Barking Gecko Theatre has responded to the challenges of the global pandemic with a new project that gives young West Australians the chance to connect with children and teens on the other side of the world, reports Miranda Johnson.
We are living in a time of physical isolation and global shutdown, but Barking Gecko Theatre is giving young West Australians the chance to engage in an international arts project.
Titled Isolate > Create > Connect, the project is a collaboration between the WA-based theatre company and Think Arts in Kolkata, India. Connecting children and teenagers from around the world, the project invites them to respond creatively to the feelings and emotions arising from the COVID-19 pandemic. With the aim of creating a historical record of life in confinement for young people during this time, Isolate > Create > Connect presents free weekly videos by teaching artists from Barking Gecko and Think Arts, aimed at children and teens, aged 5 to 17. Participants will be invited to create an artwork that explores their perception of the world at that moment, with all works uploaded to the Barking Gecko website as a virtual record of the activities, and of this significant moment in global history, from the perspective of the world’s youth.
Speaking about the project, Barking Gecko Artistic Director Luke Kerridge explains that, whilst there are many differences between the children’s theatre sectors in India and Australia, the intent is fundamentally the same. Kerridge points to the shared values between Think Arts and Barking Gecko’s CEOs, Helen Hristofski (Barking Gecko) and Ruchira Das (Think Arts), who are both passionately focused on providing children and young people with access to quality theatre in order to become cultural citizens within their own rights.
The organisations hope the project will benefit young people by allowing them to explore their own emotional responses to the global pandemic, and to place this response within a global context. “There’s a sense that we are all weathering the same storm, but in reality, we are actually all in different boats”, explains Kerridge. “Each country is experiencing this pandemic differently, so this is an interesting opportunity to highlight the differences between each country whilst continuing to connect children across the globe.”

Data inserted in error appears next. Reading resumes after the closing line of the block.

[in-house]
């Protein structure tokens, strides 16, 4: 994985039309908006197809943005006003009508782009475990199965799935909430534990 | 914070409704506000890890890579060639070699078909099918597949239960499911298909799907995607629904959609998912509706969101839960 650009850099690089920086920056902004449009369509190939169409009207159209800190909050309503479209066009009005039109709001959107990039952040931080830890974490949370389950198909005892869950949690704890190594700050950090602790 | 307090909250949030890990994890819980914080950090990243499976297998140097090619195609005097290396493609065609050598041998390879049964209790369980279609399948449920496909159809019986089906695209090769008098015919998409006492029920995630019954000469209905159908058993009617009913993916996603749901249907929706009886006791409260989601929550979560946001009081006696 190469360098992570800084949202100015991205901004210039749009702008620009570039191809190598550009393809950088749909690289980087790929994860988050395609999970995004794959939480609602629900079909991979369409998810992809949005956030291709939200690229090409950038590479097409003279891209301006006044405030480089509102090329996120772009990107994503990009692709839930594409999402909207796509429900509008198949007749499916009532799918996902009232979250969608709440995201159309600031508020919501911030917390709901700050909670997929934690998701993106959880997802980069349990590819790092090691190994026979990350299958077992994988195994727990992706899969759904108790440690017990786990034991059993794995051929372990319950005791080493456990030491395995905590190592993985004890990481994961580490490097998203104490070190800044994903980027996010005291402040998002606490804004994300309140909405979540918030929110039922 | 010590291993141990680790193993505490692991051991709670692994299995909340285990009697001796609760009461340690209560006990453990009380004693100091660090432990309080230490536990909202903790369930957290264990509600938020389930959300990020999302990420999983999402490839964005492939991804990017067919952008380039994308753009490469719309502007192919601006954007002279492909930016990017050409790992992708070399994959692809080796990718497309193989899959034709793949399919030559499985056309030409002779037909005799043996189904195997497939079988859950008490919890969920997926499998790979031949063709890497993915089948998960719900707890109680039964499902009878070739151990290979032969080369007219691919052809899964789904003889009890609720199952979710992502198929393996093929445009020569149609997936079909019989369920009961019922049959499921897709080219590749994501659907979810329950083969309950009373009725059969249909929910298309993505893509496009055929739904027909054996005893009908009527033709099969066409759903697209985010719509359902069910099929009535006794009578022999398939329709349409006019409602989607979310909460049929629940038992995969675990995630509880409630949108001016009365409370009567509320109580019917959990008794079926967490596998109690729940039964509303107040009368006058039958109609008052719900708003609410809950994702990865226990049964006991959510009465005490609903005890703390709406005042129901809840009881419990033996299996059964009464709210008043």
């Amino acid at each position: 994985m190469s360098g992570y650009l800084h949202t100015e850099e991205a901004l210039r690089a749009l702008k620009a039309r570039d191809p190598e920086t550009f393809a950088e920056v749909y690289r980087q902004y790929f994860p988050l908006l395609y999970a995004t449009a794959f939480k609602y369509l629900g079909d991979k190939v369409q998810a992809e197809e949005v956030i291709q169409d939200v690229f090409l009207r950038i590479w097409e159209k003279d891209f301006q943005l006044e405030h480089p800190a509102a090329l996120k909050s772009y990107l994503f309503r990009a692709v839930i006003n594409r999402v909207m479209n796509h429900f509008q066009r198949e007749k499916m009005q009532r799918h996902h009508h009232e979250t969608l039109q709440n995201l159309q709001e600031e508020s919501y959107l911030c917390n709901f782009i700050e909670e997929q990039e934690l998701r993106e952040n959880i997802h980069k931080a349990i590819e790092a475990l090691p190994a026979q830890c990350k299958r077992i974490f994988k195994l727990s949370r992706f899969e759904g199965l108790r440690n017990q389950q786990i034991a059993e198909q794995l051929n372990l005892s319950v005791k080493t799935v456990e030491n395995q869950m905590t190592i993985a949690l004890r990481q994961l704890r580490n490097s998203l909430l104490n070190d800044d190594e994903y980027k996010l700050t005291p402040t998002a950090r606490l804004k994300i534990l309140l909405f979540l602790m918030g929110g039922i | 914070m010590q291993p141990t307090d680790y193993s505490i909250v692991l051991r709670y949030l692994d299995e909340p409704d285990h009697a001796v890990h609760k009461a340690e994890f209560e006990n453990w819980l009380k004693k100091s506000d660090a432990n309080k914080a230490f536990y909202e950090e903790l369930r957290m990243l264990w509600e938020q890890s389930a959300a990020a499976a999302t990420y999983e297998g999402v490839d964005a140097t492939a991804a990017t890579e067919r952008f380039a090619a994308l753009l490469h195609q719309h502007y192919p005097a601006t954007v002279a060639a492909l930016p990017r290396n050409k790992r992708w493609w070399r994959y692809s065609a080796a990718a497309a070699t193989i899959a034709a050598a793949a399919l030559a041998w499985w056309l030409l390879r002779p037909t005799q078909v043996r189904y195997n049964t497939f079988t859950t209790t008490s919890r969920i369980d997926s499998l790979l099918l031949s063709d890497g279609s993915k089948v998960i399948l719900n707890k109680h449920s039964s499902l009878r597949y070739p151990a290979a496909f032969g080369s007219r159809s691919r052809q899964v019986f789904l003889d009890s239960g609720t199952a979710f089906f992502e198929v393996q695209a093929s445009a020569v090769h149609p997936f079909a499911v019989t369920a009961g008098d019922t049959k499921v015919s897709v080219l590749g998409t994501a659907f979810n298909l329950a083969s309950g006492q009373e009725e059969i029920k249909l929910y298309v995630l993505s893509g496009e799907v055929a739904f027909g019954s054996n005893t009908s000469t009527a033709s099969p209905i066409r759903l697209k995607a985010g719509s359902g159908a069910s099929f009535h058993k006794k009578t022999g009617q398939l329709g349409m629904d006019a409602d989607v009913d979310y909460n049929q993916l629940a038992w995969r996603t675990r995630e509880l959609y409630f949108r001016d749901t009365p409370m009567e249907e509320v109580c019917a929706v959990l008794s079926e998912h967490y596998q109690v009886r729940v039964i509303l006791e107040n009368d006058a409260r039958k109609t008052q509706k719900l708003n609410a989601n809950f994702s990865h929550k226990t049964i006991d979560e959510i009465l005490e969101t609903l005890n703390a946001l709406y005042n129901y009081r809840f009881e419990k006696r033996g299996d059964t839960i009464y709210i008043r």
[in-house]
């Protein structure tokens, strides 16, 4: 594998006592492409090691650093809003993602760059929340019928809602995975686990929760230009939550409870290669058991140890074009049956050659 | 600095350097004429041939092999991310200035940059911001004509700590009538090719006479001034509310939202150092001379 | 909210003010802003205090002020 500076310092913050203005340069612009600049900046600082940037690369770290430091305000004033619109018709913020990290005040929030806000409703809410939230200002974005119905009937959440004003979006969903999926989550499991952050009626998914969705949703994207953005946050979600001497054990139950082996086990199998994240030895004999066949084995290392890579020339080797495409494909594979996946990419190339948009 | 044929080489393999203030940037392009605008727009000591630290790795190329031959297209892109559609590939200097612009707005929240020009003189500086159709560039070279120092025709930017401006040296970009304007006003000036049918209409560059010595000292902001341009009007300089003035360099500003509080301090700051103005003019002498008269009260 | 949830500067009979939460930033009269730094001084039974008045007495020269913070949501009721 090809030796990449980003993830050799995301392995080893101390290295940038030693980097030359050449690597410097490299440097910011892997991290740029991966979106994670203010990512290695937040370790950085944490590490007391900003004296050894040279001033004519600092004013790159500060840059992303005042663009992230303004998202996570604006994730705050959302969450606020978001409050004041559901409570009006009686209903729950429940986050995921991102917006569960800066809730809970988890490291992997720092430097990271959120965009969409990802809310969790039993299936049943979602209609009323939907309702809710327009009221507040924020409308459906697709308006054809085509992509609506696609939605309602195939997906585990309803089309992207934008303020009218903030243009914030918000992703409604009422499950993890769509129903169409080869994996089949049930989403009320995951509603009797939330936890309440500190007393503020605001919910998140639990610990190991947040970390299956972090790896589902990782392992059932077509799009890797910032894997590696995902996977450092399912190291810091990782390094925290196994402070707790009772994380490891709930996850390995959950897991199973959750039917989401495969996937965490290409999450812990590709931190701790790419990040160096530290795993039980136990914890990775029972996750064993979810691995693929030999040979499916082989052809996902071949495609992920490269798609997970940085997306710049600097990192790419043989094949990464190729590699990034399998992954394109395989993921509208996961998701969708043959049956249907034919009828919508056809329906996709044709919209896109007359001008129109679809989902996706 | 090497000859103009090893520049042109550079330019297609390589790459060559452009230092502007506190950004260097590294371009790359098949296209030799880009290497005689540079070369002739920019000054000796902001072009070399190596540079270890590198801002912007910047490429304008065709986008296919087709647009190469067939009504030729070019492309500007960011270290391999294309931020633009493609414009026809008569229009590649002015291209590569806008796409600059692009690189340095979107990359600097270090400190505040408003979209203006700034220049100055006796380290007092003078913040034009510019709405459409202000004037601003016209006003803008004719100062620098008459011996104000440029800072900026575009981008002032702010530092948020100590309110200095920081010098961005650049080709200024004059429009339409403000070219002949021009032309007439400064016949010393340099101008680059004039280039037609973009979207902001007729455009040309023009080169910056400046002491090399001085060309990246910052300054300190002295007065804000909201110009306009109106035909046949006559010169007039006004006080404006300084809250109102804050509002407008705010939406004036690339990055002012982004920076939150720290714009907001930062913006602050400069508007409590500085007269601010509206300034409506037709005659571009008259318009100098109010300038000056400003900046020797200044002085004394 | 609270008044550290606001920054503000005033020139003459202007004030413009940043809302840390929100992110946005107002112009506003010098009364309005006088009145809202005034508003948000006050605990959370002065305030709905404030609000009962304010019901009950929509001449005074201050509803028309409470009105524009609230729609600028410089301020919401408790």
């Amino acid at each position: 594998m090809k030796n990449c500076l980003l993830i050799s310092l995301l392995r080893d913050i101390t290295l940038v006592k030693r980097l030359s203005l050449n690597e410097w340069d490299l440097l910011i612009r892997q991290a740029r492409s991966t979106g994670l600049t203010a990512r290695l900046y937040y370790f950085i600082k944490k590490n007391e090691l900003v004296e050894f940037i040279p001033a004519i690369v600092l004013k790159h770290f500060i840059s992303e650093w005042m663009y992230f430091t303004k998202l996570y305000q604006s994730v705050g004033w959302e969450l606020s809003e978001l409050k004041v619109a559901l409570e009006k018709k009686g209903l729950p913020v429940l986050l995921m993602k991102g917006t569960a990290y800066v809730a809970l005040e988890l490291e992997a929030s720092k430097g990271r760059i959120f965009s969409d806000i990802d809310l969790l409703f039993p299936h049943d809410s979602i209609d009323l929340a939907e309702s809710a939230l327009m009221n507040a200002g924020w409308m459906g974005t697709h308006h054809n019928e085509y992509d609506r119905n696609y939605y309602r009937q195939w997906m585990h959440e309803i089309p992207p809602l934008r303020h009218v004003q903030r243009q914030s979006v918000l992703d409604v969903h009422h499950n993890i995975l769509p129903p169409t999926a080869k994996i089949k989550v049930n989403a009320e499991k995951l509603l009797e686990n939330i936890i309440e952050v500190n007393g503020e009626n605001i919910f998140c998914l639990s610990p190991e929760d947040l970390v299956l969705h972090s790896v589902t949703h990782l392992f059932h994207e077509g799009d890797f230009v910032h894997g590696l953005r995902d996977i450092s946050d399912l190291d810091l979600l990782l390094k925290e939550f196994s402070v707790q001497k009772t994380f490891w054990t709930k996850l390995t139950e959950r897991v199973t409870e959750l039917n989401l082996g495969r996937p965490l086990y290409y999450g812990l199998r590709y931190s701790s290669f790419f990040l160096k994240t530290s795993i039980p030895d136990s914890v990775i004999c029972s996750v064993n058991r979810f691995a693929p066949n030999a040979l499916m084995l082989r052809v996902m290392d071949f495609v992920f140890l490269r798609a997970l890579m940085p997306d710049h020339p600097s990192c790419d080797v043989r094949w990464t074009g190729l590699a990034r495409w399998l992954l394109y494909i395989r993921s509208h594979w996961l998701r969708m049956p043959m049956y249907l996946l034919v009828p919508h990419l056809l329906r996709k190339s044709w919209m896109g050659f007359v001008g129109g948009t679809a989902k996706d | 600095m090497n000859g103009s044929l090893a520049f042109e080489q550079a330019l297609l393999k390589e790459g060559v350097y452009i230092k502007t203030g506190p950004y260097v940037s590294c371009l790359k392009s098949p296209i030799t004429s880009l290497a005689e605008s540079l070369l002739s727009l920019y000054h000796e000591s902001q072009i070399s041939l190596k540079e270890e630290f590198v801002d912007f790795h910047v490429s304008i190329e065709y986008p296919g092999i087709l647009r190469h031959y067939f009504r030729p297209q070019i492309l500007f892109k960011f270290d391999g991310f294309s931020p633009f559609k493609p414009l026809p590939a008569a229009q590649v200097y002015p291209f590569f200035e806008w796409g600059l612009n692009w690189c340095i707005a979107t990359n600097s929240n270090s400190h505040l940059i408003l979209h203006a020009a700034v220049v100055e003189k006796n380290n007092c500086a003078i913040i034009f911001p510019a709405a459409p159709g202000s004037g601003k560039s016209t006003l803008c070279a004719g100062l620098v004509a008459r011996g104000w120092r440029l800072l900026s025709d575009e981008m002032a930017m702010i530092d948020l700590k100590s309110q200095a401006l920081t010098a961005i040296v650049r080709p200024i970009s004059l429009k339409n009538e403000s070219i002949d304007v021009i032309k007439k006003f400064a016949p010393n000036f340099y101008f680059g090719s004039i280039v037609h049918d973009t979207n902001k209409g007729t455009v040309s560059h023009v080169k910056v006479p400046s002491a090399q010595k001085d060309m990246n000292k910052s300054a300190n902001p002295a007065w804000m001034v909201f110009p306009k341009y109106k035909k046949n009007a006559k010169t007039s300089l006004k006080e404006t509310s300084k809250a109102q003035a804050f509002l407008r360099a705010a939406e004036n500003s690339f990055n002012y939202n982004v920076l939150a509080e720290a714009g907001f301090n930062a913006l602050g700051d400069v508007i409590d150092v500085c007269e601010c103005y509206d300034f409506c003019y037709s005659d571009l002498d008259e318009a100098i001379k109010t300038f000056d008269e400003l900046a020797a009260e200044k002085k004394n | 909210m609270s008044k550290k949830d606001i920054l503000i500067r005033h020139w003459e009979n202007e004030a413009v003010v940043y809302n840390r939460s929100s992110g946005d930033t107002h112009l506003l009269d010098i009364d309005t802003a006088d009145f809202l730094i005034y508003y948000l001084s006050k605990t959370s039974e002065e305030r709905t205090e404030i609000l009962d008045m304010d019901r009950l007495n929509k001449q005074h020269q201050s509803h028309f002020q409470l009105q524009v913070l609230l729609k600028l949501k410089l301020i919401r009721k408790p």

Kerridge finds the possibilities of online programming an exciting challenge during the shutdown. “Barking Gecko didn’t want to simply move our existing workshops online, as these rely so much on the physicality of performance,” says Kerridge. “Online programming is such an exciting new space – its potential should lie in its ability to frame new experiences rather than transfer existing ones.” It’s also a rapidly changing and unpredictable space, with every development of the pandemic changing the rules of engagement and modes of practice.
The unpredictable ground Barking Gecko finds itself upon due to the shutdown is exacerbated by the disappointing outcome in the recently announced Australia Council Four-Year Funding round. Despite previously receiving this funding, the much-loved theatre company was not successful for this funding round, a result that Kerridge points out has been a “persistent pattern across the youth arts sector throughout Australia.”
In light of these cuts, is there anything Barking Gecko will be doing differently in the near future?
“In the immediate term we’ll be planning for many different scenarios, with the COVID-19 crisis changing so quickly, it’s about negotiating the day-to-day,” responds Kerridge. But in the medium term, he continues, the challenge for Barking Gecko, and for the youth arts sector as a whole, is about continuing to advocate for the value of what the company does to enrich the lives of young West Australians. Key to this advocacy is reinforcing the need for funding for the youth arts sector, in order to continue to reach children and young people.
It’s a challenge that Barking Gecko is ready to meet. “We’ll hold true to our values and use them as a compass during this time, when things are changing so quickly,” says Kerridge.
During this time of global uncertainty, this sounds like sage advice for us all.